ICD-10-CM Code M12.149

Kaschin-Beck disease, unspecified hand

Version 2020 Billable Code

Valid for Submission

M12.149 is a billable code used to specify a medical diagnosis of kaschin-beck disease, unspecified hand. The code is valid for the year 2020 for the submission of HIPAA-covered transactions. The ICD-10-CM code M12.149 might also be used to specify conditions or terms like endemic osteoarthritis or kashin-beck disease of the hand or kashin-bek disease.

ICD-10:M12.149
Short Description:Kaschin-Beck disease, unspecified hand
Long Description:Kaschin-Beck disease, unspecified hand

Synonyms

The following clinical terms are approximate synonyms or lay terms that might be used to identify the correct diagnosis code:

  • Endemic osteoarthritis
  • Kashin-Beck disease of the hand
  • Kashin-Bek disease

Diagnostic Related Groups

The ICD-10 code M12.149 is grouped in the following groups for version MS-DRG V37.0 What are Diagnostic Related Groups?
The Diagnostic Related Groups (DRGs) are a patient classification scheme which provides a means of relating the type of patients a hospital treats. The DRGs divides all possible principal diagnoses into mutually exclusive principal diagnosis areas referred to as Major Diagnostic Categories (MDC).
applicable from 10/01/2020 through 09/30/2020.

  • 553 - BONE DISEASES AND ARTHROPATHIES WITH MCC
  • 554 - BONE DISEASES AND ARTHROPATHIES WITHOUT MCC

Convert M12.149 to ICD-9

  • 716.04 - Kaschin-beck dis-hand (Approximate Flag)

Code Classification

  • Diseases of the musculoskeletal system and connective tissue (M00–M99)
    • Inflammatory polyarthropathies (M05-M14)
      • Other and unspecified arthropathy (M12)

Code History

  • FY 2016 - New Code, effective from 10/1/2015 through 9/30/2016
    (First year ICD-10-CM implemented into the HIPAA code set)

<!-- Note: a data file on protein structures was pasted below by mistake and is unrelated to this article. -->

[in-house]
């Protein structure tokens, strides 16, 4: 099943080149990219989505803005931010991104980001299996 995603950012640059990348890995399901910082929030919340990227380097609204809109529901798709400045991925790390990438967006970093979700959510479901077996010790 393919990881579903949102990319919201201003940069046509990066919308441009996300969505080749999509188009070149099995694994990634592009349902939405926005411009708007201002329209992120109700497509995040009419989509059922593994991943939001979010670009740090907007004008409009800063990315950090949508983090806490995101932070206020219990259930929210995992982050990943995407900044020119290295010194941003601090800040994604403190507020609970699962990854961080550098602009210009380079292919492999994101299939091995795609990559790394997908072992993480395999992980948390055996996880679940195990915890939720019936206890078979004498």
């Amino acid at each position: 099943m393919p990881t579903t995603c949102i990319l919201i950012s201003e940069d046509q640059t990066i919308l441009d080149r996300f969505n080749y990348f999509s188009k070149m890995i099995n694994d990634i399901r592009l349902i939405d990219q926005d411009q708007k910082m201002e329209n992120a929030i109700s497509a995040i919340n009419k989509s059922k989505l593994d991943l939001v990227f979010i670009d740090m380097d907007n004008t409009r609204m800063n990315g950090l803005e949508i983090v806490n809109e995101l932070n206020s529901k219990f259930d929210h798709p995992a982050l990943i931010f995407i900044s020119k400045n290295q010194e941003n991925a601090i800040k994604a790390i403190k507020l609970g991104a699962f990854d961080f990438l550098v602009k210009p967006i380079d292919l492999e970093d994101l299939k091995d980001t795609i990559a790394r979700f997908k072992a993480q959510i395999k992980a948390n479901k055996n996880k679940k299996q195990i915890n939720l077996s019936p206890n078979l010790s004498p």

• FY 2017 - No Change, effective from 10/1/2016 through 9/30/2017
  • FY 2018 - No Change, effective from 10/1/2017 through 9/30/2018
  • FY 2019 - No Change, effective from 10/1/2018 through 9/30/2019
  • FY 2020 - No Change, effective from 10/1/2019 through 9/30/2020

Information for Patients


Joint Disorders

A joint is where two or more bones come together, like the knee, hip, elbow, or shoulder. Joints can be damaged by many types of injuries or diseases, including

  • Arthritis - inflammation of a joint. It causes pain, stiffness, and swelling. Over time, the joint can become severely damaged.
  • Bursitis - inflammation of a fluid-filled sac that cushions the joint
  • Dislocations - injuries that force the ends of the bones out of position

Treatment of joint problems depends on the cause. If you have a sports injury, treatment often begins with the RICE (Rest, Ice, Compression, and Elevation) method to relieve pain, reduce swelling, and speed healing. Other possible treatments include pain relievers, keeping the injured area from moving, rehabilitation, and sometimes surgery. For arthritis, injuries, or other diseases, you may need joint replacement surgery to remove the damaged joint and put in a new one.

NIH: National Institute of Arthritis and Musculoskeletal and Skin Diseases


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